FOR IMMEDIATE RELEASE
10:00 a.m. CDT Wednesday, April 14, 2021
Click here for the full report, infographics, news conference recording and video interview footage with report authors.
SHREVEPORT AREA MOTORISTS LOSE MORE THAN $2,100 PER YEAR ON ROADS THAT ARE ROUGH, CONGESTED & LACK SOME DESIRABLE SAFETY FEATURES – $7.6 BILLION STATEWIDE. LACK OF FUNDING WILL LEAD TO FURTHER DETERIORATION, INCREASED CONGESTION AND HIGHER COSTS TO MOTORISTS
Shreveport, LA – Roads and bridges that are deteriorated, congested or lack some desirable safety features cost Louisiana motorists a total of $7.6 billion statewide annually – $2,135 per driver in the Shreveport urban area – due to higher vehicle operating costs, traffic crashes and congestion-related delays. Increased investment in transportation improvements at the local, state and federal levels could relieve traffic congestion, improve road, bridge and transit conditions, boost safety, and support short- and long-term economic growth in Louisiana, according to a new report released today by TRIP, a Washington, DC based national transportation research nonprofit.
The TRIP report, “Louisiana Transportation by the Numbers: Meeting the State’s Need for Safe, Smooth and Efficient Mobility,” finds that throughout Louisiana, nearly half of major locally and state-maintained roads are in poor or mediocre condition, 13 percent of locally and state-maintained bridges (20 feet or more in length) are rated poor/structurally deficient, and more than 3,700 people lost their lives on the state’s roads from 2015-2019. Louisiana’s major urban roads are congested, causing significant delays and choking commuting and commerce.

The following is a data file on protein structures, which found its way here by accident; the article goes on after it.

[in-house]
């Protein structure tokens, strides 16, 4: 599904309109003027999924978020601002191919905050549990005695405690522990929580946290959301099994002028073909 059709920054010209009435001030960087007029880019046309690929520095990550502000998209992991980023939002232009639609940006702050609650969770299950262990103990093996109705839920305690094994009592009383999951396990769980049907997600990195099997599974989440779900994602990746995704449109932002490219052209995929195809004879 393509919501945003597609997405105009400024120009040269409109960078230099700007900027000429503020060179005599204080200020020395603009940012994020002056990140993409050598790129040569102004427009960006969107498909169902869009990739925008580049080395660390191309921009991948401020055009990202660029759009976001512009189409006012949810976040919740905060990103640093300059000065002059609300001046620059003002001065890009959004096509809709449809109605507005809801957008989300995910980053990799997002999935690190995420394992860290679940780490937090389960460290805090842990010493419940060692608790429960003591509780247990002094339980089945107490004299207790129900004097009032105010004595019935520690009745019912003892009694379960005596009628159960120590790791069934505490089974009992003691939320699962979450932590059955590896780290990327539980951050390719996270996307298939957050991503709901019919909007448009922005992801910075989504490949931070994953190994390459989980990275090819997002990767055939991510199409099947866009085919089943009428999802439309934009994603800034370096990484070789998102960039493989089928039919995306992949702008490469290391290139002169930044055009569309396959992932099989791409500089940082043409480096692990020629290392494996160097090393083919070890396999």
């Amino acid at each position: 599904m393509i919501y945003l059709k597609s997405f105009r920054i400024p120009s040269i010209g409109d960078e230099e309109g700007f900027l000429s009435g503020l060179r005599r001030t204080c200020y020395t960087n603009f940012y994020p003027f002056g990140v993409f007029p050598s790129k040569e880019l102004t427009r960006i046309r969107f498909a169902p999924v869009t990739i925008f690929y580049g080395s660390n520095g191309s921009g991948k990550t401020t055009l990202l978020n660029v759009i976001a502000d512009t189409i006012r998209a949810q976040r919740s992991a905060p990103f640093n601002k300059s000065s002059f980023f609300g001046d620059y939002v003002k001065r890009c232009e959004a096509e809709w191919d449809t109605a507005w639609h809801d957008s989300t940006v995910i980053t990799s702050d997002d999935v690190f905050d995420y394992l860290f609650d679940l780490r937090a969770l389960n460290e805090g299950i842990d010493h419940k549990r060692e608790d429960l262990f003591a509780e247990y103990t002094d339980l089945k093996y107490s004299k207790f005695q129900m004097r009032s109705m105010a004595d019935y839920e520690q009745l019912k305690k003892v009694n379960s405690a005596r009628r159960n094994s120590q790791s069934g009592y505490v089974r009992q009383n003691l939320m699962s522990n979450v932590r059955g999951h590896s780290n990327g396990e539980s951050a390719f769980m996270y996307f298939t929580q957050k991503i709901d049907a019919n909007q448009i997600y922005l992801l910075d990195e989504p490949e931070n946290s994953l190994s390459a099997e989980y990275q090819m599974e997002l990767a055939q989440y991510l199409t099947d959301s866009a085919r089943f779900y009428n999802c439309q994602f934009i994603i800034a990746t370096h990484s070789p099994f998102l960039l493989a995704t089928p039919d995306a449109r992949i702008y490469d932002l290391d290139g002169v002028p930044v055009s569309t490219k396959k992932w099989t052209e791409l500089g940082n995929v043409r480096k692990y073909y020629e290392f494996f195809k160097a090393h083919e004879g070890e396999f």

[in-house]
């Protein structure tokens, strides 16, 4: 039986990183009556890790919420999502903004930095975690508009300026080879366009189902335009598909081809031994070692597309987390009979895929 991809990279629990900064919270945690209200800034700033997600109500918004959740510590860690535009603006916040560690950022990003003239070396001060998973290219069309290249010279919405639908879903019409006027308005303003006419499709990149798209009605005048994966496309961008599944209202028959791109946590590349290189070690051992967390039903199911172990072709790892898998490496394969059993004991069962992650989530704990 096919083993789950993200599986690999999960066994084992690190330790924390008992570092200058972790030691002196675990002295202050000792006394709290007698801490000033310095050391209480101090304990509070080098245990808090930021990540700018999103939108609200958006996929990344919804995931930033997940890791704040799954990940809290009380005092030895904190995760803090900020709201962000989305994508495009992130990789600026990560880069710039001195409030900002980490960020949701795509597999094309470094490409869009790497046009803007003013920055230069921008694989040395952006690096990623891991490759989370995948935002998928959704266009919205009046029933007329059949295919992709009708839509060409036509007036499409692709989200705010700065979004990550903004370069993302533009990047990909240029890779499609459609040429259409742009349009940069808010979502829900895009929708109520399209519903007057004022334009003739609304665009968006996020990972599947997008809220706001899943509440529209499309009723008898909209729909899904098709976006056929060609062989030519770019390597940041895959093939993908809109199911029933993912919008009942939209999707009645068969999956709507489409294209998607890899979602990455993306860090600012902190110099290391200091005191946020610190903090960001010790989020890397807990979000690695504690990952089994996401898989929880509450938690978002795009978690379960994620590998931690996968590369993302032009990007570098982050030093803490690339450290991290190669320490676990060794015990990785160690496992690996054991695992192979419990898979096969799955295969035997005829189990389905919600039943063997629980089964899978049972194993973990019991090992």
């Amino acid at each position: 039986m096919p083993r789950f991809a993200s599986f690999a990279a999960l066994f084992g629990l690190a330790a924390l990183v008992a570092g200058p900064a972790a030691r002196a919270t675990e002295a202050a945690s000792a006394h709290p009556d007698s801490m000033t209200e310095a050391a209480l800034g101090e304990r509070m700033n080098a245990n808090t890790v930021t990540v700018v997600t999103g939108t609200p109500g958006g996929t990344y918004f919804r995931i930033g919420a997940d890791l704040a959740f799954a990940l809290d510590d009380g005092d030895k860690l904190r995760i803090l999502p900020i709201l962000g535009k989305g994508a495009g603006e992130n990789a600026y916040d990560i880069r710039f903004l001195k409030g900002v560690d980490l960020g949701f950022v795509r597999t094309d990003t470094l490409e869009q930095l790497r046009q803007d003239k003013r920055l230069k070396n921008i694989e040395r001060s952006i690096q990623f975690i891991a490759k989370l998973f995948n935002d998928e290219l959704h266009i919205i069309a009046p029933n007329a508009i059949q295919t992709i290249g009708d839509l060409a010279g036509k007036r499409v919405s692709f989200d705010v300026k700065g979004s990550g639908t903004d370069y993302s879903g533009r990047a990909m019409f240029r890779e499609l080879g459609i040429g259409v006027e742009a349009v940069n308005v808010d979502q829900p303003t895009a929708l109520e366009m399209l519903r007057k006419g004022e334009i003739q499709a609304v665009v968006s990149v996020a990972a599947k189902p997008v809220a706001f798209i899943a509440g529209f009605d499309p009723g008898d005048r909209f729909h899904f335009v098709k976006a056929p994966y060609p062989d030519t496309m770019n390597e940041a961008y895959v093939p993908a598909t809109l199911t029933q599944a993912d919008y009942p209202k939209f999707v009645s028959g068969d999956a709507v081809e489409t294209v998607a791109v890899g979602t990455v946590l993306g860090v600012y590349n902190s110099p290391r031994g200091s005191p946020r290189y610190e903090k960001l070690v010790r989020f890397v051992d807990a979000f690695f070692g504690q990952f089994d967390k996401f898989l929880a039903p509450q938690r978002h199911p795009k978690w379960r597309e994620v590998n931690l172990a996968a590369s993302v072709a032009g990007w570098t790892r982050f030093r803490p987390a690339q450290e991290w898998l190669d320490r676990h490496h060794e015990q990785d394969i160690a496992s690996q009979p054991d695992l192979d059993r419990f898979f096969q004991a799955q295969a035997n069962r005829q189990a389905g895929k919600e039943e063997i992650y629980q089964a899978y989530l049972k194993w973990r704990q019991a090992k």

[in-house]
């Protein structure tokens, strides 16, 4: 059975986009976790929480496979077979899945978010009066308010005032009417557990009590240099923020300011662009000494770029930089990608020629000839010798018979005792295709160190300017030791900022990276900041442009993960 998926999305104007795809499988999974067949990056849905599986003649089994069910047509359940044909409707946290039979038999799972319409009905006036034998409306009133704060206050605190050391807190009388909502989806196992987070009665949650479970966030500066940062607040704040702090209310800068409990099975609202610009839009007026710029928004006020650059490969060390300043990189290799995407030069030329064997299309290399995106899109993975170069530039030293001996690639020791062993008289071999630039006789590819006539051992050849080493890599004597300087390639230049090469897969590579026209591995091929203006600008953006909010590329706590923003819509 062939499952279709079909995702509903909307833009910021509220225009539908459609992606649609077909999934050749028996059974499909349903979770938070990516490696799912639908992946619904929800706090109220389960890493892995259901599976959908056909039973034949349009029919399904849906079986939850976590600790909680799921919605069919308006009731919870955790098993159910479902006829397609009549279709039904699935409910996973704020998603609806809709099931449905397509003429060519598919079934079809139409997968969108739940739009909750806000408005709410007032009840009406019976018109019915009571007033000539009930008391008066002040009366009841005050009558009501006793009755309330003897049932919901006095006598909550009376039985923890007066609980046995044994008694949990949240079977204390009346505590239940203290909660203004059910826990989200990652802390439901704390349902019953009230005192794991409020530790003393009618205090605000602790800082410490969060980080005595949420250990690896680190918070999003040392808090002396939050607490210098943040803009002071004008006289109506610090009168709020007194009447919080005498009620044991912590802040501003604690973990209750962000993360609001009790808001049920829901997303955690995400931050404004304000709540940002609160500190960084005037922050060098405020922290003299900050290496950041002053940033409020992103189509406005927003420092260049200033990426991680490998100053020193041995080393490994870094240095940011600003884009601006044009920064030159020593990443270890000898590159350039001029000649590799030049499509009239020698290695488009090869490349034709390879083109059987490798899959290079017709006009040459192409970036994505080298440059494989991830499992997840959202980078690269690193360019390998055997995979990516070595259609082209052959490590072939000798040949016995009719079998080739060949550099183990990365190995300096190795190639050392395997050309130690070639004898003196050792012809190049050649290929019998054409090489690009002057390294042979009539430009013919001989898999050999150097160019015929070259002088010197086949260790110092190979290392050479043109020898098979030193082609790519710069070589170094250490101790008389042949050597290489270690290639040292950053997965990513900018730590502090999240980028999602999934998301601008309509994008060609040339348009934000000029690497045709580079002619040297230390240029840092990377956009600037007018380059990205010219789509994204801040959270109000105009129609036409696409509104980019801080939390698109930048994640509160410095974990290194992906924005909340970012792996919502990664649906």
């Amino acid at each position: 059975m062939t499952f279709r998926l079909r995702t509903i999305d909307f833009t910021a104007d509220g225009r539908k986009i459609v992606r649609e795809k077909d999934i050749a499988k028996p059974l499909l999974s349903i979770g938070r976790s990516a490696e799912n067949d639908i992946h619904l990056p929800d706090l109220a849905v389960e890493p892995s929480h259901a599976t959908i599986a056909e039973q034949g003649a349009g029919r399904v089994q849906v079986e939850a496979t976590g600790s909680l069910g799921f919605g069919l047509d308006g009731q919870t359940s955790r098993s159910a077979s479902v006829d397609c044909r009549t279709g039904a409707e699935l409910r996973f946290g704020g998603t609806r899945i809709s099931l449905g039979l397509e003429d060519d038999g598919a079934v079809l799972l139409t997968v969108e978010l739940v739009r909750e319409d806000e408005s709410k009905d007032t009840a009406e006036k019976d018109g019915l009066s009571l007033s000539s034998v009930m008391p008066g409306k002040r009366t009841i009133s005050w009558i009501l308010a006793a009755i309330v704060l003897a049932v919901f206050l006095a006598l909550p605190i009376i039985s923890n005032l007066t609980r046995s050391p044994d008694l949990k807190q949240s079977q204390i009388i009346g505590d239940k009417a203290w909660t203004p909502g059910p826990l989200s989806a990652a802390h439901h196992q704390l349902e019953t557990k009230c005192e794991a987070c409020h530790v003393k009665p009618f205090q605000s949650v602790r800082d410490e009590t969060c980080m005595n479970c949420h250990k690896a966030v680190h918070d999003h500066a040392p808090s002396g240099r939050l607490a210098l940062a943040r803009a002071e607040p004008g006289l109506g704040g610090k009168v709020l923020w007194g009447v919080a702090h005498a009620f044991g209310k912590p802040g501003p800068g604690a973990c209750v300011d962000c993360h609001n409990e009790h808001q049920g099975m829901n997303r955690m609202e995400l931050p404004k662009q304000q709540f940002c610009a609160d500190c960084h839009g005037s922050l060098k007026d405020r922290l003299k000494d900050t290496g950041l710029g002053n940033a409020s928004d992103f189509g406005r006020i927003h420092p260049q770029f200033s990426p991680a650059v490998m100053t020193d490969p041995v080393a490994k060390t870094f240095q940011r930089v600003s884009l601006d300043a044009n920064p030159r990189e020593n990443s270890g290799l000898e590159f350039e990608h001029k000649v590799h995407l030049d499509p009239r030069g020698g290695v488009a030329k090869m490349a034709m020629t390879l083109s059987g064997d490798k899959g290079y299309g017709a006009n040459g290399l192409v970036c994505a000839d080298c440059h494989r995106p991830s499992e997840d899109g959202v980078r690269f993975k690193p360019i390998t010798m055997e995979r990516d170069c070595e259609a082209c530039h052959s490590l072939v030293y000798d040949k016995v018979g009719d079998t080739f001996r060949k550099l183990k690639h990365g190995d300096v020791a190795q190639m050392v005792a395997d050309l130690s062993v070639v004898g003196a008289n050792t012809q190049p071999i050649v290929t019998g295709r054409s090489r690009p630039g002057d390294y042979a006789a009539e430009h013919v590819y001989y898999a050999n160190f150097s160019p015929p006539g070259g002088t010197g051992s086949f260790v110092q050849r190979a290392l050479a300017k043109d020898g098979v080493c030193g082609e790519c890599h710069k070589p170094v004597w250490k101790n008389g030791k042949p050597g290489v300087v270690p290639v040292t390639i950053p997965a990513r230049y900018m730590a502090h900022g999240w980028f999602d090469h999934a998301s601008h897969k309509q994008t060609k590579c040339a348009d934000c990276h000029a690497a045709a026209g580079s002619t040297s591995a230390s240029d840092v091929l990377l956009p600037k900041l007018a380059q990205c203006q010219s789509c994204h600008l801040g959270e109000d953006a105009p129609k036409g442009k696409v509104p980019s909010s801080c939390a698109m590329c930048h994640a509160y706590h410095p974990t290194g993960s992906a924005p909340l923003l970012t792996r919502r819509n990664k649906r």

Driving on roads in the Shreveport urban area costs the average driver $2,135 per year in the form of extra vehicle operating costs (VOC) as a result of driving on roads in need of repair, lost time and fuel due to congestion-related delays, and the costs of traffic crashes in which the lack of adequate roadway features, while not the primary cause, likely were a contributing factor. The report includes regional pavement and bridge conditions, a list of the most congested corridors, highway safety data, and cost breakdowns for the Baton Rouge, Lafayette, New Orleans and Shreveport urban areas and statewide. A breakdown of the costs per motorist in the state’s largest urban areas, along with a statewide total, is below.
The TRIP report finds that 45 percent of major locally and state-maintained roads in the Shreveport urban area are in poor condition and another 31 percent are in mediocre condition, costing the average motorist an additional $878 each year in extra vehicle operating costs, including accelerated vehicle depreciation, additional repair costs, and increased fuel consumption and tire wear. Statewide, 25 percent of Louisiana’s major roads are in poor condition and 22 percent are in mediocre condition.
“It’s painfully obvious to any driver who has traveled Louisiana’s roads that our state has an endless number of infrastructure needs,” said Stephen Waguespack, president and CEO of the Louisiana Association of Business and Industry (LABI). “The condition of our roads and bridges has a real impact on our homegrown companies and ultimately, their bottom line. The business community looks forward to working with Congress, the Legislature, local governments and other stakeholders to ensure we advance a common-sense solution to address these problems.”
In the Shreveport urban area, 11 percent of bridges are rated poor/structurally deficient, with significant deterioration to the bridge deck, supports or other major components. Statewide, 13 percent of Louisiana’s bridges are rated poor/structurally deficient, the seventh highest share in the nation. Thirty-nine percent of the state’s bridges are rated in fair condition and the remaining 48 percent are rated good.